Study

Impacts of translocation on a large urban-adapted venomous snake

  • Published source details Wolfe A.K., Fleming P.A. & Bateman P.W. (2018) Impacts of translocation on a large urban-adapted venomous snake. Wildlife Research, 45, 316-324.

Actions

This study is summarised as evidence for the following.

Action Category

Translocate problem reptiles

Action Link
Reptile Conservation

Translocate adult or juvenile reptiles: Snakes

Action Link
Reptile Conservation
  1. Translocate problem reptiles

    A controlled study in 2015–2017 in a suburban area in Perth, Australia (Wolfe et al. 2018) found that translocated problem dugite snakes Pseudonaja affinis (urban or problem individuals) had larger activity ranges and higher mortality rates than resident snakes. Translocated snakes had larger maximum activity ranges (11 m2/day) compared to resident snakes (1 m2/day). Translocated snakes travelled similar distances (31 m/day) to resident snakes 11 m/day). All translocated snakes died during the study (4 of 4 individuals) compared to half of the resident snakes (3 of 6 individuals). Deaths were caused by predation or road collisions. In total 10 snakes (six resident snakes and four translocated snakes) were tracked for up to 2 months each in September–December 2015–2017. Snakes were either caught opportunistically in urban areas (two individuals) or reported as problem individuals (eight individuals).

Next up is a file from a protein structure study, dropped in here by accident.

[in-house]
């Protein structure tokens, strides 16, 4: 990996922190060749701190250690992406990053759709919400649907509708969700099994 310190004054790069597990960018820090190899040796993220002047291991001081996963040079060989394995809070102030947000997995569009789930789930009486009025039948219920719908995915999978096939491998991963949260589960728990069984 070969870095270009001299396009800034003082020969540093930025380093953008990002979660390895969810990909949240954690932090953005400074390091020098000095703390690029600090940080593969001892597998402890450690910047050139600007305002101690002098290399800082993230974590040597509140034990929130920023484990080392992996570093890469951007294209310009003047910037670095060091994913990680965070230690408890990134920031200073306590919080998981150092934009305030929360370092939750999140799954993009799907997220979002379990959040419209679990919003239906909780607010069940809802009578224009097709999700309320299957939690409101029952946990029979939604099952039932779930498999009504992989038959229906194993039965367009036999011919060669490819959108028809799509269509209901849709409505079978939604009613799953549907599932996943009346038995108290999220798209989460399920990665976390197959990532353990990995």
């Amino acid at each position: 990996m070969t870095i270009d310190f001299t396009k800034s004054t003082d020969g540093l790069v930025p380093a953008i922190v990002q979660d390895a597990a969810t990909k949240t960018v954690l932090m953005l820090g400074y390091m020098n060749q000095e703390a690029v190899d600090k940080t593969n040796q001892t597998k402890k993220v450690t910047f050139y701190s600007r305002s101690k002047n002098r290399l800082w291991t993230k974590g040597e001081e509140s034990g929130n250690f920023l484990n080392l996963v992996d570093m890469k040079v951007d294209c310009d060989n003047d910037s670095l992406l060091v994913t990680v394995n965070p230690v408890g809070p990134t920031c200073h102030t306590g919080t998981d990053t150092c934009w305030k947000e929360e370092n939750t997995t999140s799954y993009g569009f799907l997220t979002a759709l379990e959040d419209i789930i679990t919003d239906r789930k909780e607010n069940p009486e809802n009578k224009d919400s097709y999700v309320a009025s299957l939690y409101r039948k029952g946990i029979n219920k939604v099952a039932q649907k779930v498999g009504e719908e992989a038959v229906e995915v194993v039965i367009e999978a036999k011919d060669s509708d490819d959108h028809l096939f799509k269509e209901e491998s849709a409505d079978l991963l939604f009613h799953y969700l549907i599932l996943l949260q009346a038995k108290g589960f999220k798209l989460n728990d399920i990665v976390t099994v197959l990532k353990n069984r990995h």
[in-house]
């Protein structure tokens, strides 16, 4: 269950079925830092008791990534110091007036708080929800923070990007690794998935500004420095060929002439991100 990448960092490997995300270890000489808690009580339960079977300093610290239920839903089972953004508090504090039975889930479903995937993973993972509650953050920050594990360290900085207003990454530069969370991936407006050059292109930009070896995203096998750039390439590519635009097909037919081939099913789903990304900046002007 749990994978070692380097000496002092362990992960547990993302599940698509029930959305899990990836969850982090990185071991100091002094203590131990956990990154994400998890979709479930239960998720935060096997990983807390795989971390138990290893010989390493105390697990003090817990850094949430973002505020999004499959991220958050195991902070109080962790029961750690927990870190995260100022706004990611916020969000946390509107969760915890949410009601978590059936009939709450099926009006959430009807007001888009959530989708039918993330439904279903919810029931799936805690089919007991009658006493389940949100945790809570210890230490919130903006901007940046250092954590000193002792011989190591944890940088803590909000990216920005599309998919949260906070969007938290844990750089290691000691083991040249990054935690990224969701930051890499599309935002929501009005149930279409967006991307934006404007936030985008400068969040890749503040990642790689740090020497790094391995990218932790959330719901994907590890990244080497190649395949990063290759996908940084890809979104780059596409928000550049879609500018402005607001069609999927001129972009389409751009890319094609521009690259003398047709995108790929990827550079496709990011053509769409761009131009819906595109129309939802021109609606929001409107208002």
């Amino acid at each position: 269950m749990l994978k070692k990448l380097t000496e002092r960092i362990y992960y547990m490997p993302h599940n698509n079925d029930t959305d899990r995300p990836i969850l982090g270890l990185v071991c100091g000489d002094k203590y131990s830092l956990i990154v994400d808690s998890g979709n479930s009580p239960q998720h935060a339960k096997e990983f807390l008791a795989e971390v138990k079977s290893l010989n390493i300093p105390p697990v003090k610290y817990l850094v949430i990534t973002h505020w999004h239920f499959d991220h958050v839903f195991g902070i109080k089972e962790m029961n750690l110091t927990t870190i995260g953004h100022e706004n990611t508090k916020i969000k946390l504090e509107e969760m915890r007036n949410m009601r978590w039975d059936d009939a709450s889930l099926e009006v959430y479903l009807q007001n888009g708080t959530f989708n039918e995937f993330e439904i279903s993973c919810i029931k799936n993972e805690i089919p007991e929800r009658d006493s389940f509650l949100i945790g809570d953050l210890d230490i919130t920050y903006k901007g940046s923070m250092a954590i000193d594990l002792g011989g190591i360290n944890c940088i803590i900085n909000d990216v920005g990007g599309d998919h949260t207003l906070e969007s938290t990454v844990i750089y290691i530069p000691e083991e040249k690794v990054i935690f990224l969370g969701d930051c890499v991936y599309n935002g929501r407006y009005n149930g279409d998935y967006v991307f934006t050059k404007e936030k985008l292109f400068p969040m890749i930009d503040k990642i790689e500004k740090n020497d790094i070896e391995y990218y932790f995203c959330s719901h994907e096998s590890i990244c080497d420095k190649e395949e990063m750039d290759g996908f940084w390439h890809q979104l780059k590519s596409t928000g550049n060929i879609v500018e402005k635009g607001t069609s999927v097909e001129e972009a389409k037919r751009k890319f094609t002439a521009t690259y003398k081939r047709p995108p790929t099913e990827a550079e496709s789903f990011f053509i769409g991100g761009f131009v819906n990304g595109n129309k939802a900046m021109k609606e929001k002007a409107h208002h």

(Summarised by: Katie Sainsbury)

  2. Translocate adult or juvenile reptiles: Snakes

    A controlled study in 2015–2017 in a suburban area in Perth, Australia (Wolfe et al. 2018) found that translocated dugite snakes Pseudonaja affinis (urban or problem individuals) had higher mortality rates and larger activity range than resident snakes. Translocated snakes had larger maximum activity ranges (11 m2/day) compared to resident snakes (1 m2/day). Translocated snakes travelled similar distances (31 m/day) to resident snakes (11 m/day). All translocated snakes died during the study (4 of 4 individuals) compared to half of the resident snakes (3 of 6 individuals). Deaths were caused by predation or road collisions. In total 10 snakes (four translocated snakes and six resident snakes) were tracked for up to 2 months each in September-December 2015–2017. Snakes were either caught opportunistically in urban areas (two individuals) or reported as problem individuals (eight individuals).

    (Summarised by: Katie Sainsbury)

Output references
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